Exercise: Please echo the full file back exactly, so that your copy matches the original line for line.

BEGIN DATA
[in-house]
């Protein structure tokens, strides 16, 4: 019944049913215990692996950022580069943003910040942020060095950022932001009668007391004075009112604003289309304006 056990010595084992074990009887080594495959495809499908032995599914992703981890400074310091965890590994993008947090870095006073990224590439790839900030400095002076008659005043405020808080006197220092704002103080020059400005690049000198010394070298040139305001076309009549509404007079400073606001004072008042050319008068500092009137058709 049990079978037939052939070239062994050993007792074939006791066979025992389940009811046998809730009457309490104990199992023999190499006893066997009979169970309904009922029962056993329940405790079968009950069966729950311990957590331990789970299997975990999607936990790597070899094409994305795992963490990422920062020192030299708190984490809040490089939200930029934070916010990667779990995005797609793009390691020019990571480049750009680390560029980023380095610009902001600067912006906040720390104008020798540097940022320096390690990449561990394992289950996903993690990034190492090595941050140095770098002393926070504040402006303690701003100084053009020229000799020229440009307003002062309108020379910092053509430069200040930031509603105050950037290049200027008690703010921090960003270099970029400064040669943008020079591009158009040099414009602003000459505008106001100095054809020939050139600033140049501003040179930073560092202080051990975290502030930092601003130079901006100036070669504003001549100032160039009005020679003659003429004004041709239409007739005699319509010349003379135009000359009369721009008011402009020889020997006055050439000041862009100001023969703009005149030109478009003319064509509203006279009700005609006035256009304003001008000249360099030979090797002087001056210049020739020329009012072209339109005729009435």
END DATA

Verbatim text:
[in-house]
């Protein structure tokens, strides 16, 4: 019944049913215990692996950022580069943003910040942020060095950022932001009668007391004075009112604003289309304006 056990010595084992074990009887080594495959495809499908032995599914992703981890400074310091965890590994993008947090870095006073990224590439790839900030400095002076008659005043405020808080006197220092704002103080020059400005690049000198010394070298040139305001076309009549509404007079400073606001004072008042050319008068500092009137058709 049990079978037939052939070239062994050993007792074939006791066979025992389940009811046998809730009457309490104990199992023999190499006893066997009979169970309904009922029962056993329940405790079968009950069966729950311990957590331990789970299997975990999607936990790597070899094409994305795992963490990422920062020192030299708190984490809040490089939200930029934070916010990667779990995005797609793009390691020019990571480049750009680390560029980023380095610009902001600067912006906040720390104008020798540097940022320096390690990449561990394992289950996903993690990034190492090595941050140095770098002393926070504040402006303690701003100084053009020229000799020229440009307003002062309108020379910092053509430069200040930031509603105050950037290049200027008690703010921090960003270099970029400064040669943008020079591009158009040099414009602003000459505008106001100095054809020939050139600033140049501003040179930073560092202080051990975290502030930092601003130079901006100036070669504003001549100032160039009005020679003659003429004004041709239409007739005699319509010349003379135009000359009369721009008011402009020889020997006055050439000041862009100001023969703009005149030109478009003319064509509203006279009700005609006035256009304003001008000249360099030979090797002087001056210049020739020329009012072209339109005729009435």